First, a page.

The meeting will be overly scrutinised to see if there are any changes in the projections, with new Vice-chair Clarida voting for the first time. Also, Chair Powell will likely be quizzed on Fed Governor Lael Brainard view that US interest will probably need to be made more restrictive in the sense that at some point in the future if the unemployment rate remains low, policy rates should move above neutral and into the restrictive territory.
Dovish tail risk
And herein lies the dovish tail risk which has USD Bulls erring on the side of caution. With 2 US rates hikes priced into the rest of 2018 and in the absence of inflation, it’s almost impossible for the Feds to bump up the 2019 curve. So, the markets will end up focusing on shifts in the longball forecast into 2020 which is not the best or brightest of signals for currency traders who tend to view markets in much nearer time horizons. Even if the Feds prod 2020 curve higher, its unclear how much of a USD fillip that shift could deliver given that Chair Jay Powell has contiued to de-emphasise 2020 dots. Unless we get an unexpected shift in the Feds terminal policy range of 2.75-3.00%, not sure the dollar ( X -JPY) goes anywhere but trades within well-worn ranges.
What else in G-10?
AS for the rest of G10, there will be no shift from RBNZ, but in the wake of the surprisingly strong data of late especially the monster GDP beat, we could see a subtle less dovish change in guidance.
It’s not a busy calendar next week per say but dotted by US PCE and EUR sentiment surveys. Canada delivers a GDP report, but NAFTA talks will continue to overshadow data as yet another NAFTA month-end deadline looms.
It’s back to the Brexit drawing board after EU leaders “Chequers mated “and utterly humiliated May at the Salzburg meeting which sent the Pound tumbling below the 1.3100 before finding some composure. Of course, most believe a deal in some form or another will eventually happen. But in the nub of all this Brexit bluster, UK data has been surging with both CPI and Retail Sales beating expectations, but indeed Brexit uncertainty has overshadowed. Next week’s UK GDP data could be another strong point, however, with little to no breakthrough on Brexit likely to happen any time soon, The Bank of England will remain unwavering until clarity on Brexit it offered up so the market will likely look past next weeks UK data.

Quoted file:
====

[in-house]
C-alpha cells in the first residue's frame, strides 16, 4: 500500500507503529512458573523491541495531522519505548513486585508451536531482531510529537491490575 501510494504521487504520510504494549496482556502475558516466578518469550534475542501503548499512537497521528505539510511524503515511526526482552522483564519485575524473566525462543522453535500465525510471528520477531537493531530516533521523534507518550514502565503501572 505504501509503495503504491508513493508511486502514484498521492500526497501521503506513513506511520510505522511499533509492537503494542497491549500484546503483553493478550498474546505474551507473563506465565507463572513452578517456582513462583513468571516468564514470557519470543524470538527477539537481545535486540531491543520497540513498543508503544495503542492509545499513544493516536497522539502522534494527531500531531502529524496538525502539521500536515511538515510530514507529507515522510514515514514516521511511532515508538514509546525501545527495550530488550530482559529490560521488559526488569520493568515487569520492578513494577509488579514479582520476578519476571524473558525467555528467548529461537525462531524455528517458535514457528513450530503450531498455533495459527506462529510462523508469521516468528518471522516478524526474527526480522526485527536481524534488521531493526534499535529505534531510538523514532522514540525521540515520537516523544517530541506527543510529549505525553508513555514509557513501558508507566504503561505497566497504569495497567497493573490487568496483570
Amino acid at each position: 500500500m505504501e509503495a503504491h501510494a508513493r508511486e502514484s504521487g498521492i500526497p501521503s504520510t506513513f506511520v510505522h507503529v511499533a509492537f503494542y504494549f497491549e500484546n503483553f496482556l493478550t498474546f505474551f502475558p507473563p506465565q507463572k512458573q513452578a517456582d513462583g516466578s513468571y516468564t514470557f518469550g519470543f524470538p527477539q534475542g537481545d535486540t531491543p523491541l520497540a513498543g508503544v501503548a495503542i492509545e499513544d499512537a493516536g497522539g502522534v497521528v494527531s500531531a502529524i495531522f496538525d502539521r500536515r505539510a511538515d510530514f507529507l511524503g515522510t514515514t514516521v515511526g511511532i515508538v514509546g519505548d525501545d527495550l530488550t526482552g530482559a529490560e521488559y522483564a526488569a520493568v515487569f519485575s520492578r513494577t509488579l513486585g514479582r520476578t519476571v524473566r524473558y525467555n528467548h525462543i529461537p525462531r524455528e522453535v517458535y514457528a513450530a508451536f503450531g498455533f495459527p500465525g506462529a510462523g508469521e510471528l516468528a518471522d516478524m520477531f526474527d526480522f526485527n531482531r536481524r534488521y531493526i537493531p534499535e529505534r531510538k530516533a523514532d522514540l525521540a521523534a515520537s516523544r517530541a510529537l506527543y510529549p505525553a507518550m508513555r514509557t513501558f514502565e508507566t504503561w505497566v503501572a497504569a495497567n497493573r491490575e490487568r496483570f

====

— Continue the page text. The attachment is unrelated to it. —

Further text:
Great insights from our Senior Markets Analyst in London, Craig Erlam @craig_forex
Craig reviews the week’s business and market news with Jazz FM Business Breakfast presenter Jonny Hart.
This week’s big stories: Sterling wobbles on Brexit fears, US/China tariffs tit for tat, Inflation hike against expectations.
China PMI which will be closely monitored. Also, we should expect more trade headlines to come into play as both US and China tease with the idea of resurrecting trade talks.
USD Price Action
Gauging this weeks price action in the wake of Trump tariff announcement, the markets overwhelming viewed the 10 % on 200 billion tariff levy and the measured responses from China as a smoke signal for further negotiation shortly. So the unwind of global USD hedges ensued as the market just found themselves far too long USD at not such grand levels. But the robust fundamental storyline in the US economy coupled with weak PMI data in Eurozone this week, I don’t think we’ve heard the last from the dollar bulls just yet.
Currencies in focus next week
EUR: a huge disappointment to the bulls with a close below 1.1750. While Fed forward guidance will drive the bus next week, the negative EU PMI lean could hang like an anvil around the EURO neck.